Revisiting Old Work. Again.
So a few months back, I wrote a post about how stupid it is to revisit old work. Well, this week I’m playing devil’s advocate.
That’s right, because I’ve been going through my old files again. Mainly this was to make me feel like I was actually doing something writerly, to get myself some motivation. And I found another of my old projects. And started reading through it.
I know that last time I advised against this, but there was something about this project that just seemed… well, like its time had come. There are I think, several factors involved with this project that didn’t make me want to delete it/never write again/throw myself off a building.
This is I think the first factor. This project was originally a kind of collaboration. Collaborating on a piece does have its pros and cons, Matt has also covered this previously. While different writing styles can clash and ideas can lead to places that you might not want to go, it does give you some kind of motivation to get that next section done.
This project I discovered was something like that. At the time, it was something I was writing with, or rather on behalf of, a friend of mine, who isn’t a writer. He had some ideas for a film, and I had some similar ideas and somehow we fleshed them out and I got them down on paper. I do run my ideas by him occasionally, since he epitomizes the general demographic of moviegoers.
So I guess part of it was at the time, I didn’t really take the project too seriously. It was something fun that I didn’t have to worry too much about, just something to keep the motor running.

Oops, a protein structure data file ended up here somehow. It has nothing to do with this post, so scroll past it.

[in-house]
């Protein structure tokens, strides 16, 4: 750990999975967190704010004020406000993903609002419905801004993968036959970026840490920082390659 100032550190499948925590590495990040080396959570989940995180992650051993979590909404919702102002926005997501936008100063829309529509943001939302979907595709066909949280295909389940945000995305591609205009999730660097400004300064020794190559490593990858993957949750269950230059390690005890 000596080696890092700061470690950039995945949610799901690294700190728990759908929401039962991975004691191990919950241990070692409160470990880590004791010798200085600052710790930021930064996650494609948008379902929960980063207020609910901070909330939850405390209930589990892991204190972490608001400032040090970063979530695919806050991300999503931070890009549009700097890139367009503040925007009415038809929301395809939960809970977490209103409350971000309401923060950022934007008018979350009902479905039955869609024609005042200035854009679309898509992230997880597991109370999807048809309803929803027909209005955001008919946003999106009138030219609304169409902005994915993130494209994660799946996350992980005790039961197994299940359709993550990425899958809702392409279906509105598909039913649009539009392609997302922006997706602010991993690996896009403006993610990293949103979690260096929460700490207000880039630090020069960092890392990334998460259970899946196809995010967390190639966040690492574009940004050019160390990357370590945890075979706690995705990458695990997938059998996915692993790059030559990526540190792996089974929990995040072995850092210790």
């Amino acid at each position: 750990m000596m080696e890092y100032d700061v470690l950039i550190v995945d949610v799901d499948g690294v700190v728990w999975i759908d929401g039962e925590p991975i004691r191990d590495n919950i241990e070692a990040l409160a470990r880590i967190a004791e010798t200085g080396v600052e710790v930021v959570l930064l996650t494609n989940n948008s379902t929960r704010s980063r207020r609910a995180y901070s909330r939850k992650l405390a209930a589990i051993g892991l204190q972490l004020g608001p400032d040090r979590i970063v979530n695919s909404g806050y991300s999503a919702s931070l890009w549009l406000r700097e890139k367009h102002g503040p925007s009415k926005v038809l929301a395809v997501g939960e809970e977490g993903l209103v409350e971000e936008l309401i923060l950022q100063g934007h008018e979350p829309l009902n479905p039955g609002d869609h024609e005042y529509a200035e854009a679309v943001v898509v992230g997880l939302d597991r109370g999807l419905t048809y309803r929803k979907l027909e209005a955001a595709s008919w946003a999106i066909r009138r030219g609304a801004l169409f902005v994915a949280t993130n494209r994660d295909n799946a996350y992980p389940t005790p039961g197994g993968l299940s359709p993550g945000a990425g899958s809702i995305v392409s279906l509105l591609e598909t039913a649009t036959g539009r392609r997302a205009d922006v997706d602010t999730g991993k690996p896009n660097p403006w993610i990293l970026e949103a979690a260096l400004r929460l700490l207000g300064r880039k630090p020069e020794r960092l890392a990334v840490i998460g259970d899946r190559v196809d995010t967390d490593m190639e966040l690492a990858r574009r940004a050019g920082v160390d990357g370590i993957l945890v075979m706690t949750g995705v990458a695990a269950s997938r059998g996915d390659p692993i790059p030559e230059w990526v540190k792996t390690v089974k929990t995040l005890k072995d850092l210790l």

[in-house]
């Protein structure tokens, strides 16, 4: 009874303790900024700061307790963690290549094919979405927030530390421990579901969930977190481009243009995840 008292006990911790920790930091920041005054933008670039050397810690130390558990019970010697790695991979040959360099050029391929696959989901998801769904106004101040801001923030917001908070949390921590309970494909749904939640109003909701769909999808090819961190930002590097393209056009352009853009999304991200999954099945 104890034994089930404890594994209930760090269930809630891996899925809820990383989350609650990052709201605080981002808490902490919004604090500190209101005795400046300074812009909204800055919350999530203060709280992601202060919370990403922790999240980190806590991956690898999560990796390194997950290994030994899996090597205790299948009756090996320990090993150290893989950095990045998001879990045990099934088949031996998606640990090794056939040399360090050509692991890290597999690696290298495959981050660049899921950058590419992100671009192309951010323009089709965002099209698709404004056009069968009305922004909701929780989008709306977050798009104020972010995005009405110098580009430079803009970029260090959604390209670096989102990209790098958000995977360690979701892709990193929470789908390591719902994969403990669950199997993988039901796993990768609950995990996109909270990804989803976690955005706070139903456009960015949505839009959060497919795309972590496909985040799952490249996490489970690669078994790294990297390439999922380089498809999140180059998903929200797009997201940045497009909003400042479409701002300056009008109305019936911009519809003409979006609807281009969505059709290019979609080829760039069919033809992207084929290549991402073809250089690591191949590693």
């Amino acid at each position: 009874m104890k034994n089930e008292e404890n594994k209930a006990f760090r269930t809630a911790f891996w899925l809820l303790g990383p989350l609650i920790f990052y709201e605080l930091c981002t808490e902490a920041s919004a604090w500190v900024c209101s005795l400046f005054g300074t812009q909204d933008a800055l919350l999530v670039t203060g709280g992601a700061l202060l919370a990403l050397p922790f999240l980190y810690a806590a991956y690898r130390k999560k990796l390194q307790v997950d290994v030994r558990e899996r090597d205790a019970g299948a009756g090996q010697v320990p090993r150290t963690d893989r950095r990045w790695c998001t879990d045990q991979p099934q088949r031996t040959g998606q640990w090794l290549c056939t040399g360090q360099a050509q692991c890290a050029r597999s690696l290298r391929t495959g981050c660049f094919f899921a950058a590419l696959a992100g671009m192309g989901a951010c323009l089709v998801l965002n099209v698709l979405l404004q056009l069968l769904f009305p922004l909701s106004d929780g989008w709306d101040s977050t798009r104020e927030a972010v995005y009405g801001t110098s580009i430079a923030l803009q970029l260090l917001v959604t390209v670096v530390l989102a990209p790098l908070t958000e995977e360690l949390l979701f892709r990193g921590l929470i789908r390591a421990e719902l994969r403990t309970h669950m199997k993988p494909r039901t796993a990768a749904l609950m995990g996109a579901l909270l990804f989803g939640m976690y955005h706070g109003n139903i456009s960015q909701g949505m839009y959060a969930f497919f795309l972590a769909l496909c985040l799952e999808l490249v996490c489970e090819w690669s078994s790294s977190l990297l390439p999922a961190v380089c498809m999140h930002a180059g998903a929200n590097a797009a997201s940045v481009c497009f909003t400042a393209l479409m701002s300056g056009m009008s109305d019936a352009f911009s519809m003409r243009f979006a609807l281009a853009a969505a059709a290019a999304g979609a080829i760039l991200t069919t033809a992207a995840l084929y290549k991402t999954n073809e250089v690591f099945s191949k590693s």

Finding Its Time and Place
Sometimes you write something and it’s ahead of its time. My last “new” project was like this. I had the character mapped out but didn’t have the story for him, so I put him back in the ideas bank to gestate. And sometimes ideas can be like this. That’s why you should keep all your notes and older projects. Granted, a lot of them will end up in the trash, as I said in my last post on this subject, as they may never find their time. But sometimes a project will just click into place, it’s right for the mindset that you have at that time.
And that’s what happened here. I’d been to see The Last Airbender, and yes, it was truly appalling. From a production standpoint. The script was dire, truly amateurish, and there was no pacing, no momentum and it was very weakly structured. It had just so happened that this was the same weekend when I’d been looking at this file and it prompted me to try and rework it.
Slice and Dice
Yup. The thing about old ideas is that there is a lot of stuff in there that will not be suitable. Rather than try and work it in, just cut it. I had two major plot lines and they were far too big for one story (yeah, because that never happens with my writing!) And far from being reluctant to cut the crap, I actually felt liberated. I didn’t have to have all this extra stuff in there. This whole subplot about these other characters wasn’t needed. So off it went. This can be very useful, because developing this skill, this ability, to painlessly cut stuff that weighs a project down is essential.
Keep a hold of that stuff though, put it in the ideas bank, because who knows, a few years down the line, it might fit in somewhere else.
I’m not saying this project is going to go anywhere. I cant really decide on a format for it, but I’m sketching out the whole story outline, which is something I’ve never really done before (it’s the essential opposite of winging it, like I normally do), which I guess is another valuable skill to learn. Winging it can be more exciting, not knowing exactly where a project is going, but unless you’re very good at it (I like to think that I am) then you can save yourself a lot of time by mapping out the story. It’s fun, because this is the first project that I’ve written that I actually know definitively where it ends, and what happens there, and even how I get there.
Just going to have to run it by my demographic to see how he likes it…